In brief The latest results by benchmarking consortium MLPerf, tracking the best chips for training the most popular neural networks, are out and a new player has entered the game: Graphcore.
Each MLPerf release is pretty standard. A sprawling spreadsheet records the time various systems take to train or run a particular machine-learning model; these numbers are submitted by hardware vendors.
Nvidia and Google pretty much always lead the pack so the latest results aren’t particularly surprising. What is different this year is that Graphcore has joined for the first time. It’s a good sign; it signals their technology is maturing and that it’s willing to publicly compare itself to competitors.
Although Graphcore’s IPU-PODs weren't as fast at training the computer vision model ResNet-50 and language model BERT as Nvidia’s A100 GPU or Google’s latest TPUs, the company’s hardware is much cheaper, so it may have a performance per dollar advantage. Google’s TPUs are only available via the cloud.
Say bye-bye to Pepper, the robot
SoftBank has stopped producing its humanoid Pepper robot and is cutting jobs across its robotics unit. Pepper is instantly recognizable by its white body, complete with a head, two arms, torso, lower body on wheels and a screen. It’s about the size of a small child, and has two circular black eyes and a small smile on its face.
Launched in 2014, the machine was designed to do all sorts of tasks, such as greeting customers or showing useful information like menus or locations. But it hasn't been popular, and SoftBank has struggled to shift the 27,000 units it made. Now, it has decided to stop making them altogether, according to Reuters, and hundreds of jobs across France, the US, and the UK have been cut.
Experiments to roll out the robot across supermarkets and offices haven’t always gone well. In 2018, a Scottish supermarket fired Pepper after it freaked shoppers out and often told them to look "in the alcohol section" for unrelated items, it was reported.
The World Health Organization's AI ethics guideline
The WHO published a 165-page report outlining an ethics and governance framework for AI in health, this week.
It's founded on six main principles that the org hopes "can ensure the governance of artificial intelligence for health maximizes the promise of the technology and holds all stakeholders – in the public and private sector – accountable and responsive to the healthcare workers who will rely on these technologies and the communities and individuals whose health will be affected by its use."
Those six principles are:
- Protecting autonomy: Machines may automate tasks and generate results, but humans should always remain in charge of the systems and oversee all medical decisions.
- Promoting human safety and well-being and safety and the public interest: Make sure that the effects of computer algorithms are studied and regulated to make sure they don't harm people.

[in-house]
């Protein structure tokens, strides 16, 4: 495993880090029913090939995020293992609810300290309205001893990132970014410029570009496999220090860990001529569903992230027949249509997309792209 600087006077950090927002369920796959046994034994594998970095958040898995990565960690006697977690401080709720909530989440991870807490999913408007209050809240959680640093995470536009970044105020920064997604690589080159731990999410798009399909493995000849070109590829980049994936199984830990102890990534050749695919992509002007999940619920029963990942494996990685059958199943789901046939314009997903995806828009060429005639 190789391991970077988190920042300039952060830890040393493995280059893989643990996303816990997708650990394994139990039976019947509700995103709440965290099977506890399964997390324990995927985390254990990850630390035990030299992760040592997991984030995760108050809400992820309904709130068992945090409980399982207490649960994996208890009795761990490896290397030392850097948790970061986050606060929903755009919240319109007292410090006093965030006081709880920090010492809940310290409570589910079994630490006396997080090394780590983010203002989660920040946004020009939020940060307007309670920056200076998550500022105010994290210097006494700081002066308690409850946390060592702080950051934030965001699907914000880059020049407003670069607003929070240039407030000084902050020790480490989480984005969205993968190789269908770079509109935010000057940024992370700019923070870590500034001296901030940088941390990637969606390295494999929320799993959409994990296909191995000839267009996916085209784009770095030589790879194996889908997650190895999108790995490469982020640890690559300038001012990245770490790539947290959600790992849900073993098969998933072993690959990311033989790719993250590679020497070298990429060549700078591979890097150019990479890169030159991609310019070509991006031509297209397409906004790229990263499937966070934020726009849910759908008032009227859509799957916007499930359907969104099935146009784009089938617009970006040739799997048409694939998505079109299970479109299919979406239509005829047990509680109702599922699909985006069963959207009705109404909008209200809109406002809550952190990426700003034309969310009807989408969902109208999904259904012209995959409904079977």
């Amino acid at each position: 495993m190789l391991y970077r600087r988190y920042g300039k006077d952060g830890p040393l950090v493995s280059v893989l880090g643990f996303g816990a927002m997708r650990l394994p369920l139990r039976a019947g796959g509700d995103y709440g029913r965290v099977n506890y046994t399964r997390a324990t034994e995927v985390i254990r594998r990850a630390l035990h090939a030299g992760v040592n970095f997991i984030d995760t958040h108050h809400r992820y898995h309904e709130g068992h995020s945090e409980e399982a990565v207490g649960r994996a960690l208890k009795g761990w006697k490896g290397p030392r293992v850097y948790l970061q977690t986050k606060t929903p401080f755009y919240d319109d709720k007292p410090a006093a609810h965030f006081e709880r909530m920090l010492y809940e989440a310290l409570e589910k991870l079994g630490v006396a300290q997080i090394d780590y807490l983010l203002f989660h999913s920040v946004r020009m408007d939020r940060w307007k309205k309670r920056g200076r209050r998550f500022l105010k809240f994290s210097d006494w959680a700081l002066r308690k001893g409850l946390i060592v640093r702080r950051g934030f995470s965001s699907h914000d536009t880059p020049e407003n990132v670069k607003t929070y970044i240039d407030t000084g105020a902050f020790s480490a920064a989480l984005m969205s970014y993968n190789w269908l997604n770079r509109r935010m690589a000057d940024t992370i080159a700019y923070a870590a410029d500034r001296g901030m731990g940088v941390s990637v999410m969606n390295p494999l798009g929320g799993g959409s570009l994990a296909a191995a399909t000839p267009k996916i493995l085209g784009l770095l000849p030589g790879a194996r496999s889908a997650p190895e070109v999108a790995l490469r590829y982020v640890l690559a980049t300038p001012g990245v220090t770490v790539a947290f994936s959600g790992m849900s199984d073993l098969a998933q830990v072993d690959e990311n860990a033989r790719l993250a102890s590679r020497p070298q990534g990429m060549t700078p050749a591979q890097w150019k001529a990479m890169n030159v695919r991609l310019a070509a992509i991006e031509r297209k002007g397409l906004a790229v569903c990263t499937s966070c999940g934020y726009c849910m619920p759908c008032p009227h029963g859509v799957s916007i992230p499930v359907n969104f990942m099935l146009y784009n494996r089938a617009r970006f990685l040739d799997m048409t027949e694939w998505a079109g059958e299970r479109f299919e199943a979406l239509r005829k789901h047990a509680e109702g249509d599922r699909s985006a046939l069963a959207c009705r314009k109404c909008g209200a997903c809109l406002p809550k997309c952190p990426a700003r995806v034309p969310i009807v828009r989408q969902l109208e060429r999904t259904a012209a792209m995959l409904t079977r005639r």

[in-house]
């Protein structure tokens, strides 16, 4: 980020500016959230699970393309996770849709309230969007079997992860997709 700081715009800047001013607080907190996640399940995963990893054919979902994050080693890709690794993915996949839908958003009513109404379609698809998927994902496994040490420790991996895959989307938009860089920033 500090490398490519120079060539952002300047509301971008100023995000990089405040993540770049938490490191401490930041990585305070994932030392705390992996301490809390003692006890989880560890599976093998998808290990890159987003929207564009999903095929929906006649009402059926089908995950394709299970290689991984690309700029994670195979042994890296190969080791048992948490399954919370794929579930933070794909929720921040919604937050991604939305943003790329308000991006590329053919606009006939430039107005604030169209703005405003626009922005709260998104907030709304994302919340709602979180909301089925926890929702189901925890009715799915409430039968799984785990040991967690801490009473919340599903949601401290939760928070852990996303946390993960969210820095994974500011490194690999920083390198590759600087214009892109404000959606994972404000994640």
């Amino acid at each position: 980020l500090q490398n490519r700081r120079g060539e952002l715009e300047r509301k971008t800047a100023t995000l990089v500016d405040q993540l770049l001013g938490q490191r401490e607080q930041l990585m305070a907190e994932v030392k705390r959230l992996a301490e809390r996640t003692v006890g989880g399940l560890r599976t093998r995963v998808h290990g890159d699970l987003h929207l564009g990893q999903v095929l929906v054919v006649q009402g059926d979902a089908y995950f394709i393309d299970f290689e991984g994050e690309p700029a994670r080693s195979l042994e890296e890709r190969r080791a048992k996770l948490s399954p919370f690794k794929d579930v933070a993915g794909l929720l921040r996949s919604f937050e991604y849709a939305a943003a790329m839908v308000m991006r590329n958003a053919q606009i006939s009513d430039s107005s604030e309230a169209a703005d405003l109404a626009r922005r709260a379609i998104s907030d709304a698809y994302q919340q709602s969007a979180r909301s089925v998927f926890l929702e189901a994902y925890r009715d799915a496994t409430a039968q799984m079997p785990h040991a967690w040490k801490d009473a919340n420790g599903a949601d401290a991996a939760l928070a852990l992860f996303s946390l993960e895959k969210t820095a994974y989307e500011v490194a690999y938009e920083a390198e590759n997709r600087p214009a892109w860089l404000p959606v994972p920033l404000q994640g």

- Ensuring transparency, explainability and intelligibility: The technology must be understandable to everyone that uses or is affected by it, whether it's the developers, healthcare professionals, or patients.
- Fostering responsibility and accountability: Understand the limits of AI technology and where it may go wrong. Make sure that someone can be held responsible if that's the case.
- Ensuring equity and inclusivity: AI should not be biased or perform less well against age, sex, gender, income, race, ethnicity, sexual orientation, and so on.
- Promoting tools that are responsive and sustainable: Machine learning software should be designed to as computationally efficient as possible.
Facebook upgrades its research dataset to help developers build house robots
Chores are mundane and no one in their right mind likes doing the dishes or laundry, really. Humans are going to have to keep doing them unfortunately until AI robots get nimble and smart enough to take over.
Simple tasks like picking up cups, putting them in the dishwasher, or in cupboards, might be easy for us but they’re incredibly difficult for machines. Roboticists can dream about building the perfect algorithm or neural net, but without any training data it’ll be no good.
That’s why Facebook released AI Habitat, a dataset containing multiple simulations of images modelling inside people’s houses to help developers in 2019. Now, it has upgraded that to Habitat 2.0, which contains 111 unique, 3D-rendered layouts of rooms containing 92 objects, like drawers, carpets, sofas, plants, fruit, and the like.
Future AI agents can be trained to complete a specific chore in simulation to gain enough experience before they’re tested in real-world conditions. What’s most interesting is that robots designed to tidy homes in the US will probably perform differently in other countries, where the style of homes or jobs vary.
“In the future, Habitat will seek to model living spaces in more places around the world, enabling more varied training that takes into account cultural- and region-specific layouts of furniture, types of furniture, and types of objects,” said Dhruv Batra, a Facebook research scientist.
You can read more about the dataset here. ®